W.S. Van Dyke | The Lady of the Dugout
| Hide-Out | Personal Property
Classic Film and Television Home Page (with many articles on directors)
| 1910's Articles
W.S. Van Dyke
W.S. Van Dyke was a Hollywood film director.
The Lady of the Dugout (1918) is a silent Western.
The Lady of the Dugout has Temperance aspects,
showing a father who is rotten to his family due to his addiction to liquor.
This oddly contrasts with the celebration of boozing in Van Dyke's The Thin Man.
Links to Hide-Out
The Lady of the Dugout has elements in common with Van Dyke's later Hide-Out:
The two films have many differences: The Lady of the Dugout is a Western with a bank robber outlaw;
Hide-Out is a modern-day story with a big-time racketeer.
- The hero is a crook on the lam, hiding out in the countryside.
- The hero meets a delightful, and completely honest woman, who takes him into her modest country home.
- Romance follows.
- The heroine is caregiver to a little boy, who is lively and who bonds with the visiting hero.
Both films have comic scenes early on, in an eatery (The Lady of the Dugout) and a night club (Hide-Out).
The two bank robbery scenes have much in common. Much about the second scene is "bigger and better".
But both are plotted and staged in similar ways:
Other scenes come in pairs:
- The two banks have a horizontal row barrier than separates the teller from customers.
The second bank's back-space is bigger and with more people.
- In both, the outlaws herd the bank employees into the vault and close it, so they can't interfere with the getaway.
- In both, a conversation between an outlaw and a lawman takes place in the street.
- Both town streets are shot straight down the long street. The second street is wider, and maybe longer.
All of these parallelisms help build up the story. The viewers can see the variation in detail,
between earlier and later scenes.
- The kid is scared of his father twice, and hides behind his mother.
- The outlaws get food for the Lady twice.
- The father leaves twice to go into town.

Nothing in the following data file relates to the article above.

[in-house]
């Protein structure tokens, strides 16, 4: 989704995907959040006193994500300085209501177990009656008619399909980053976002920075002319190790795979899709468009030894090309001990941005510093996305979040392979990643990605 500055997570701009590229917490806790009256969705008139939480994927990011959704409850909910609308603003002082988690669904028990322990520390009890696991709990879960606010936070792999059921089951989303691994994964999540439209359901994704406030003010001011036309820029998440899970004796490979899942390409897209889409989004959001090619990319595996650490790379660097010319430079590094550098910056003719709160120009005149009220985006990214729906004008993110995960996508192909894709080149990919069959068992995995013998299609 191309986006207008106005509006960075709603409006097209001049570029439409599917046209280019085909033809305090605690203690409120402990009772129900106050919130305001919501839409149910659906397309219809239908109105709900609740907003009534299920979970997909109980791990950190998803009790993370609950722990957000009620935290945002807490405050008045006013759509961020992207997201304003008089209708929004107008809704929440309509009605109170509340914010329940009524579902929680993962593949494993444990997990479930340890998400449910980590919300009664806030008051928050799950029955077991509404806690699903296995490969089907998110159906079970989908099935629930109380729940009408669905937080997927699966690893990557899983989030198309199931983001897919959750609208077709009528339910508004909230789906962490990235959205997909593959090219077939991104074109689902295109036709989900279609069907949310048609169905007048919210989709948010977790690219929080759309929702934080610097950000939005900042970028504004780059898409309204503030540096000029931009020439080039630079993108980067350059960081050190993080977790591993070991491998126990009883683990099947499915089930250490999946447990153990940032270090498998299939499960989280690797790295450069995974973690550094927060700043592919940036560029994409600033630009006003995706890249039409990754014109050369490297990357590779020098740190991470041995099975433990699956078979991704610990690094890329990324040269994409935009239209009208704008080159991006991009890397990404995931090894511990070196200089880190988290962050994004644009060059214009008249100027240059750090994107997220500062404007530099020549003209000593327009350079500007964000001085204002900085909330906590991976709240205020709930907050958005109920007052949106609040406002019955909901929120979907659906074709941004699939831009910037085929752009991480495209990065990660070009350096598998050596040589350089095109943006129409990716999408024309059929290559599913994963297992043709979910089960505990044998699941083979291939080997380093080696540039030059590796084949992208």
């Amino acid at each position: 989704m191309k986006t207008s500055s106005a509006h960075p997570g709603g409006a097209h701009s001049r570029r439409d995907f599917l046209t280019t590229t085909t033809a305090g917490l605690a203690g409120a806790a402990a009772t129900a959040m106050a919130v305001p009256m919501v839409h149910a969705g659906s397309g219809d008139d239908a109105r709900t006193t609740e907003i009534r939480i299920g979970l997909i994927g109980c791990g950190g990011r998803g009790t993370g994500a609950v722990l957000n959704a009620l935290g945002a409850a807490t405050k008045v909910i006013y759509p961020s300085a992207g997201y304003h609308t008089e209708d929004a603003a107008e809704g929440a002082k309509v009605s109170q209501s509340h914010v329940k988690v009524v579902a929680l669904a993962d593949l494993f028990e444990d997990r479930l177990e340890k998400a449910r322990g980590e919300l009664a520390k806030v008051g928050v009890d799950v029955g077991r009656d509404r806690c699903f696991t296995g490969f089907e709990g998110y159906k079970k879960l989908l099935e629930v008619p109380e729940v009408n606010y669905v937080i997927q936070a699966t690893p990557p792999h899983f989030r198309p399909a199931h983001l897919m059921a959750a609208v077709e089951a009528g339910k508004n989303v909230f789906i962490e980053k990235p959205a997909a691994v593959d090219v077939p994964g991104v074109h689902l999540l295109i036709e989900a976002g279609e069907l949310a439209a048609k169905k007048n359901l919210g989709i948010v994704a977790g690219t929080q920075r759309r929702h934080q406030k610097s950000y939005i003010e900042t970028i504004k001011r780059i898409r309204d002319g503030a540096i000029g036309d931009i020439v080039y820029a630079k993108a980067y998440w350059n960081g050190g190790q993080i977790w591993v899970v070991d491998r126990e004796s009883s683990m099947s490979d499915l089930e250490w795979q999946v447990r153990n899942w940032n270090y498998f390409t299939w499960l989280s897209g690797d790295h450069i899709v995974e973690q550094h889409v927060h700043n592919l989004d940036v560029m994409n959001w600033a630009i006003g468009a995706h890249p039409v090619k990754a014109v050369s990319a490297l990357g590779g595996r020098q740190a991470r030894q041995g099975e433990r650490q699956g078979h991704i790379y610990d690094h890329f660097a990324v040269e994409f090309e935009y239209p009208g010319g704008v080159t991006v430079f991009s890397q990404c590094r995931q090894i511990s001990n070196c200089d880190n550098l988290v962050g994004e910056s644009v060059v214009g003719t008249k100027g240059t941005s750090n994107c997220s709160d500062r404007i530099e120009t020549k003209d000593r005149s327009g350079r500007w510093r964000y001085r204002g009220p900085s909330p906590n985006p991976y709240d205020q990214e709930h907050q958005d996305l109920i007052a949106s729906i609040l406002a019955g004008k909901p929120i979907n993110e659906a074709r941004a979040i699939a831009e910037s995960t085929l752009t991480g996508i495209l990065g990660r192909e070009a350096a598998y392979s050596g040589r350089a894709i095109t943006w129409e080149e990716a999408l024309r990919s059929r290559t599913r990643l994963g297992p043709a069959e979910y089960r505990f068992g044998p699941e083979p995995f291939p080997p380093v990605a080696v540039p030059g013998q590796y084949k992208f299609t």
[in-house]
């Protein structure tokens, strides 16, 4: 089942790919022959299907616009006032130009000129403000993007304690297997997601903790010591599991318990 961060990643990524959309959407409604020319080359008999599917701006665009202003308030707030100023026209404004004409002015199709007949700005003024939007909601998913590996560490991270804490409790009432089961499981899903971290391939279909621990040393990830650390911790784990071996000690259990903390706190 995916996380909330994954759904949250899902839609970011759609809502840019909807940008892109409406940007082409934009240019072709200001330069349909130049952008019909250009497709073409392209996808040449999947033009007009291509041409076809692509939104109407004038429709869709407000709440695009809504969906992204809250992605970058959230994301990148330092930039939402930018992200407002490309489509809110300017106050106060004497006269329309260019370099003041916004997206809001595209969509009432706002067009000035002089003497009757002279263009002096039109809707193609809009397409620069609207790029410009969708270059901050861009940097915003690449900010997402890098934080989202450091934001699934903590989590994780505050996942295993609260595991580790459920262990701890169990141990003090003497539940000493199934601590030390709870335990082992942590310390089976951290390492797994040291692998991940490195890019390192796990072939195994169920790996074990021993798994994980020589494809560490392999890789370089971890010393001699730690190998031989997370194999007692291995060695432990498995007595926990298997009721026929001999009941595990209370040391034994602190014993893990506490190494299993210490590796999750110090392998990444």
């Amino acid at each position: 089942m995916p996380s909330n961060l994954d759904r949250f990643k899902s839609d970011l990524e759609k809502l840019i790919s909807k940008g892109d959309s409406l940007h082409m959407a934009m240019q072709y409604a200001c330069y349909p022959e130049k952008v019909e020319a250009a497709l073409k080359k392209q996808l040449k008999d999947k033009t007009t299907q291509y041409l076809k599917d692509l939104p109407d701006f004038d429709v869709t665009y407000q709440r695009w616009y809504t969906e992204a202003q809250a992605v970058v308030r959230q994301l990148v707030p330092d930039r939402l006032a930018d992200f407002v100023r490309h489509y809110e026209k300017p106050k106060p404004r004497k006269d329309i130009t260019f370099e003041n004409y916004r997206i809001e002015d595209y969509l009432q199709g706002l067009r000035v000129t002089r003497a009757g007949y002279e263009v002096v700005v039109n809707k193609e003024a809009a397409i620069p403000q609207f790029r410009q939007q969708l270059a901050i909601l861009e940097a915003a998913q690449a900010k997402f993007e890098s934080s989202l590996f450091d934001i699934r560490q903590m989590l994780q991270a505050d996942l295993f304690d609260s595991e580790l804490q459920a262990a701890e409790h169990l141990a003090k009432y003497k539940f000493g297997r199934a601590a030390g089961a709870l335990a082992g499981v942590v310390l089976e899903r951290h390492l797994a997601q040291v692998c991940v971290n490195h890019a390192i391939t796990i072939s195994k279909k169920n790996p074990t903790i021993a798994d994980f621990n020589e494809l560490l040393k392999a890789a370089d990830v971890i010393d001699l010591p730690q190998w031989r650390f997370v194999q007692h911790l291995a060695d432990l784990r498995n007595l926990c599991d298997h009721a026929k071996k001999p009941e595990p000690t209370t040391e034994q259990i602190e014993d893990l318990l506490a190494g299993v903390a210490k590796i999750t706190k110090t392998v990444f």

- The heroine leaves her parents, then much later returns to them.
Silent films liked to show yards full of lush foliage, from hedges and other plants.
The Lady of the Dugout shows such foliage in the opening scenes at a Los Angeles hotel.
And in the flashback showing the heroine's old home in Arkansas. It contrasts with the desolate scenery
around the dugout.
The dugout is a crude home, dug into the ground.
Later when the heroes are trapped in it, they will dig a hole out the back of it, as an exit.
Excavations into the ground appear in other Van Dyke films:
Earthworks are prominent in the films of Allan Dwan.
- The body buried in the underground lab in The Thin Man.
- The earthquake in San Francisco.
When the heroes are casing out the first town, from far off in the distance, the buildings are shown through
a tiny mask. This suggests looking through a telescope - though no such instrument is used.
We get a pan along the town buildings, all seen through such a mask.
During the second robbery, we see elaborate reflections in a bar window on the street.
A long-take staging after the first robbery, has a confrontation in the street,
followed by a character running towards the foreground to help an injured man.
Sitting and Rowling
The editors at the beginning are having fun, sitting and reading. Their clothes and props
express masculinity: The American has some sort of cigar, and the English Peer has big riding boots.